The Senate voted along party lines in support of the former Labor Department solicitor under President George W. Bush.
The Senate on Thursday voted 53-44 to confirm Eugene Scalia to be Labor secretary.
Scalia is a partner at the law firm Gibson, Dunn & Crutcher and son of the late Supreme Court Justice Antonin Scalia. The Senate Health, Education, Labor and Pensions Committee voted 12-11 to advance his nomination on Tuesday.
Sen. Sherrod Brown, D-Ohio, argued on the Senate floor before the vote that Scalia should not be confirmed because he has “fought over and over to stop workplace protections, to undermine worker safety, [and] depress workers’s wages” as well as “repeatedly defended companies against whistleblowers.”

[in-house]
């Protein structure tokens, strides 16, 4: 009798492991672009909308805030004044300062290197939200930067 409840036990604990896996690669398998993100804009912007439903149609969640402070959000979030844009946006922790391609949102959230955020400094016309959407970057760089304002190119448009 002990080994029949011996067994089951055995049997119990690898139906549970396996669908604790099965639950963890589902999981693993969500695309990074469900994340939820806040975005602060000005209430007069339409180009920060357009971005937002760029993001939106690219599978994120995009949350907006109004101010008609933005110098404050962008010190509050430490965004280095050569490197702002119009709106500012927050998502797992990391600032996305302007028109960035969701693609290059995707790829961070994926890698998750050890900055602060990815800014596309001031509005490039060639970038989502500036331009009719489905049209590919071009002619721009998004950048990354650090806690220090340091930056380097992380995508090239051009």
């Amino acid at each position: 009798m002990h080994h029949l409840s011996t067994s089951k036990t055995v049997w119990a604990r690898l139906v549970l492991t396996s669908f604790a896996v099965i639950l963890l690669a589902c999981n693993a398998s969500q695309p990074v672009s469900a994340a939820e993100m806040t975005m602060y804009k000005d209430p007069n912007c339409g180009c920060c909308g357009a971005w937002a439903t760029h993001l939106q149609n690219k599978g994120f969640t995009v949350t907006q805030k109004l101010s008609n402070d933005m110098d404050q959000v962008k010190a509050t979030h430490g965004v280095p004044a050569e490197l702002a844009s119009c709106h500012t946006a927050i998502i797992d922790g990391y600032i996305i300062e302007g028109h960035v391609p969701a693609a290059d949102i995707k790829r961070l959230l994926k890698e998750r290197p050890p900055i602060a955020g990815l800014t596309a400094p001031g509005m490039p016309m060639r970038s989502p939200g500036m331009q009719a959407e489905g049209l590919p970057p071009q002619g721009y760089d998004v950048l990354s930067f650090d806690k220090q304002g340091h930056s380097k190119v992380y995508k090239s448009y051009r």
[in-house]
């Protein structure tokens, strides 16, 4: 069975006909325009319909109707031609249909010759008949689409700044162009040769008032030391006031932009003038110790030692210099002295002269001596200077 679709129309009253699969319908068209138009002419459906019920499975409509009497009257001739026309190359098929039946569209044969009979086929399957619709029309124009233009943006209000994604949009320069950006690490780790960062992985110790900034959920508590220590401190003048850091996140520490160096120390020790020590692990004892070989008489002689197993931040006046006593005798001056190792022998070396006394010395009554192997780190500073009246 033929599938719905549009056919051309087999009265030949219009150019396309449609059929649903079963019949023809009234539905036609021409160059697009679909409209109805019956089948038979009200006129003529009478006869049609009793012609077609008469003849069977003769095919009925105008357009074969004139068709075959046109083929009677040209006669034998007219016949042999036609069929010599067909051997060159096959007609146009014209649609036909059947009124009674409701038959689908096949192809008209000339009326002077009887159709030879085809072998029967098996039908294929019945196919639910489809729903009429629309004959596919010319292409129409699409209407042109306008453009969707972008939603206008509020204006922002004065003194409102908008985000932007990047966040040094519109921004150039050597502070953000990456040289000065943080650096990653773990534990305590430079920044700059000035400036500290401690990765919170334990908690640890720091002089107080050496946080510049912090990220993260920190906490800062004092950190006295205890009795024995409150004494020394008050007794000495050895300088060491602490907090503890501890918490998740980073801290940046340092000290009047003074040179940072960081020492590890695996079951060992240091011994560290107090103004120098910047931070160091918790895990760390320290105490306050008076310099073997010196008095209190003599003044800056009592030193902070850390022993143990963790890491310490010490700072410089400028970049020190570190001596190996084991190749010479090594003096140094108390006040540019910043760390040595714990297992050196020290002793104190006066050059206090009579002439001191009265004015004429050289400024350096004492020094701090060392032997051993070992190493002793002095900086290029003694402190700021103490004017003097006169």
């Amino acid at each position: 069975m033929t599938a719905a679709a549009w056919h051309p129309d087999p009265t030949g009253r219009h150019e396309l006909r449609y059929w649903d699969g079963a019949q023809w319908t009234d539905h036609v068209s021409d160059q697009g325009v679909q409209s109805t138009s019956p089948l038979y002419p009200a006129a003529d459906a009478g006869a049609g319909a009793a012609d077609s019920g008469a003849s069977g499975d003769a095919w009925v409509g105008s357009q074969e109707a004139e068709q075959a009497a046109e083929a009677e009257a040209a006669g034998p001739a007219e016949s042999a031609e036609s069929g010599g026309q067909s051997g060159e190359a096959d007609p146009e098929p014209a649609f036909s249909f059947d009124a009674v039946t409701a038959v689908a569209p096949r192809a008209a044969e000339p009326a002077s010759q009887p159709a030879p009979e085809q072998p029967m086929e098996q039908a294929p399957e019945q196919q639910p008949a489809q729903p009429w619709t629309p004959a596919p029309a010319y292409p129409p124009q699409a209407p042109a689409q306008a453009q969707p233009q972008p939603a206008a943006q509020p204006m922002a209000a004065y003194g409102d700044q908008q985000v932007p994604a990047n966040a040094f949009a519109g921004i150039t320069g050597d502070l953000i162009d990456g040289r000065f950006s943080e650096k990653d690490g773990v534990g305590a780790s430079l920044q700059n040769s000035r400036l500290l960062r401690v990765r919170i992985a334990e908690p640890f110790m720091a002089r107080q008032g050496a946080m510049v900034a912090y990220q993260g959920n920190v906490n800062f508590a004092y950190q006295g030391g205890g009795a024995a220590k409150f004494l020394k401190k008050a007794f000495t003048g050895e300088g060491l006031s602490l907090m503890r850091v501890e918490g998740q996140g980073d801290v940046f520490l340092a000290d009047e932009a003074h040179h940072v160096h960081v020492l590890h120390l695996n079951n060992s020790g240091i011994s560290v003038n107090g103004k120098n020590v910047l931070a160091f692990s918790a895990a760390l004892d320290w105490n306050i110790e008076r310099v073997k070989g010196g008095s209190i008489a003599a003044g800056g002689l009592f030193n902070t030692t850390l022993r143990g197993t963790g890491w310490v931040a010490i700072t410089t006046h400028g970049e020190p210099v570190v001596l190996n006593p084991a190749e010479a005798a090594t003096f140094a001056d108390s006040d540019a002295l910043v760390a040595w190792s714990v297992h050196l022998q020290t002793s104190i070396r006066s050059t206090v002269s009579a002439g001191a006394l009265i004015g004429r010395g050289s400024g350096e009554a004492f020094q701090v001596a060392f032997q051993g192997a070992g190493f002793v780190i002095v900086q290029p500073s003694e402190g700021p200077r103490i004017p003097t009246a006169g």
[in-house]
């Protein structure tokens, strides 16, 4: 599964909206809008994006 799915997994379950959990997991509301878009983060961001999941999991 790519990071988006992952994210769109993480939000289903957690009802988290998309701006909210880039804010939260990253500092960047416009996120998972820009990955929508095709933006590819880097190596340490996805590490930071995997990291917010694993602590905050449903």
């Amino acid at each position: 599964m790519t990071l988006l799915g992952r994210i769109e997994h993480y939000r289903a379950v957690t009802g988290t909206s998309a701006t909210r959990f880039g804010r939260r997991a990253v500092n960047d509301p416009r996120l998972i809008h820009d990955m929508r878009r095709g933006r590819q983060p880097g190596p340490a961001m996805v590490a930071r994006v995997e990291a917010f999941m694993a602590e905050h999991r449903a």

But Republican supporters noted Scalia’s successes as the Labor Department solicitor under President George W. Bush and as a private sector attorney. Sen. Lamar Alexander, R-Tenn., said on Tuesday, “Business and workers need a secretary of Labor who will steer the department with a steady hand and I believe Mr. Scalia can do so.”
Patrick Pizzella has been serving as the Labor Department’s acting secretary since Alexander Acosta’s resignation in July following criticism of how Acosta handled the plea deal of late sex offender and billionaire Jeffrey Epstein in 2008. President Trump announced his intent to nominate Scalia in July via Twitter, formally submitted his intent in late August and then officially sent the nomination to the Senate on Sept. 11.